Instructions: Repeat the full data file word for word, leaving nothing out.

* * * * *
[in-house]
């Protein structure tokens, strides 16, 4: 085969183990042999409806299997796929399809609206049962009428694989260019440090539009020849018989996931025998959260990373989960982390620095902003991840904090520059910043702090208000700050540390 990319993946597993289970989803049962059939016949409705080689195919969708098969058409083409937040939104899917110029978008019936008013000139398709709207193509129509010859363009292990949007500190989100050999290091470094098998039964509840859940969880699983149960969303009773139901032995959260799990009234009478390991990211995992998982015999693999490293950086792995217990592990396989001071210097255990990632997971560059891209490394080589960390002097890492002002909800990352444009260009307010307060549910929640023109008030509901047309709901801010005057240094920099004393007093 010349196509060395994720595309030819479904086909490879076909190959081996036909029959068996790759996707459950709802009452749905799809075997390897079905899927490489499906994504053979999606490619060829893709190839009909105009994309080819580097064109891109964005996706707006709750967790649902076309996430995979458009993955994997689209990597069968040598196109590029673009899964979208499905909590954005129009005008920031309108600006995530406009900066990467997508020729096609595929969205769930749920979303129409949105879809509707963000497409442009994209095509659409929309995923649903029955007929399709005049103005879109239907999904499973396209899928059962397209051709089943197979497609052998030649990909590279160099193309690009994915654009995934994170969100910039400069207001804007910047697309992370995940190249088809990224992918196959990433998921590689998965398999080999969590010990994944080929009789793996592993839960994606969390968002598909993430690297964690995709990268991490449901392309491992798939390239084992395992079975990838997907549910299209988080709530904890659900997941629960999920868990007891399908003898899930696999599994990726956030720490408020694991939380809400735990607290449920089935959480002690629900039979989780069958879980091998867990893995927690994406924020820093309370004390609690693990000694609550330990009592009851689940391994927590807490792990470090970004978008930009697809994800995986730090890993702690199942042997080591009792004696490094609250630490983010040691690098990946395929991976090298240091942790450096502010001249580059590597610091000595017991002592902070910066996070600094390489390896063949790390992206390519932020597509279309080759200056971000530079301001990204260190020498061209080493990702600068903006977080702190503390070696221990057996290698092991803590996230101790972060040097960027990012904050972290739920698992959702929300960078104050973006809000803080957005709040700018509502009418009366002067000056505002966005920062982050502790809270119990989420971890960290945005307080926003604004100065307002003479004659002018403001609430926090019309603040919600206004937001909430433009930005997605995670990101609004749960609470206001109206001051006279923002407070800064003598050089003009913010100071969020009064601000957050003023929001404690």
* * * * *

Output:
[in-house]
């Protein structure tokens, strides 16, 4: 085969183990042999409806299997796929399809609206049962009428694989260019440090539009020849018989996931025998959260990373989960982390620095902003991840904090520059910043702090208000700050540390 990319993946597993289970989803049962059939016949409705080689195919969708098969058409083409937040939104899917110029978008019936008013000139398709709207193509129509010859363009292990949007500190989100050999290091470094098998039964509840859940969880699983149960969303009773139901032995959260799990009234009478390991990211995992998982015999693999490293950086792995217990592990396989001071210097255990990632997971560059891209490394080589960390002097890492002002909800990352444009260009307010307060549910929640023109008030509901047309709901801010005057240094920099004393007093 010349196509060395994720595309030819479904086909490879076909190959081996036909029959068996790759996707459950709802009452749905799809075997390897079905899927490489499906994504053979999606490619060829893709190839009909105009994309080819580097064109891109964005996706707006709750967790649902076309996430995979458009993955994997689209990597069968040598196109590029673009899964979208499905909590954005129009005008920031309108600006995530406009900066990467997508020729096609595929969205769930749920979303129409949105879809509707963000497409442009994209095509659409929309995923649903029955007929399709005049103005879109239907999904499973396209899928059962397209051709089943197979497609052998030649990909590279160099193309690009994915654009995934994170969100910039400069207001804007910047697309992370995940190249088809990224992918196959990433998921590689998965398999080999969590010990994944080929009789793996592993839960994606969390968002598909993430690297964690995709990268991490449901392309491992798939390239084992395992079975990838997907549910299209988080709530904890659900997941629960999920868990007891399908003898899930696999599994990726956030720490408020694991939380809400735990607290449920089935959480002690629900039979989780069958879980091998867990893995927690994406924020820093309370004390609690693990000694609550330990009592009851689940391994927590807490792990470090970004978008930009697809994800995986730090890993702690199942042997080591009792004696490094609250630490983010040691690098990946395929991976090298240091942790450096502010001249580059590597610091000595017991002592902070910066996070600094390489390896063949790390992206390519932020597509279309080759200056971000530079301001990204260190020498061209080493990702600068903006977080702190503390070696221990057996290698092991803590996230101790972060040097960027990012904050972290739920698992959702929300960078104050973006809000803080957005709040700018509502009418009366002067000056505002966005920062982050502790809270119990989420971890960290945005307080926003604004100065307002003479004659002018403001609430926090019309603040919600206004937001909430433009930005997605995670990101609004749960609470206001109206001051006279923002407070800064003598050089003009913010100071969020009064601000957050003023929001404690």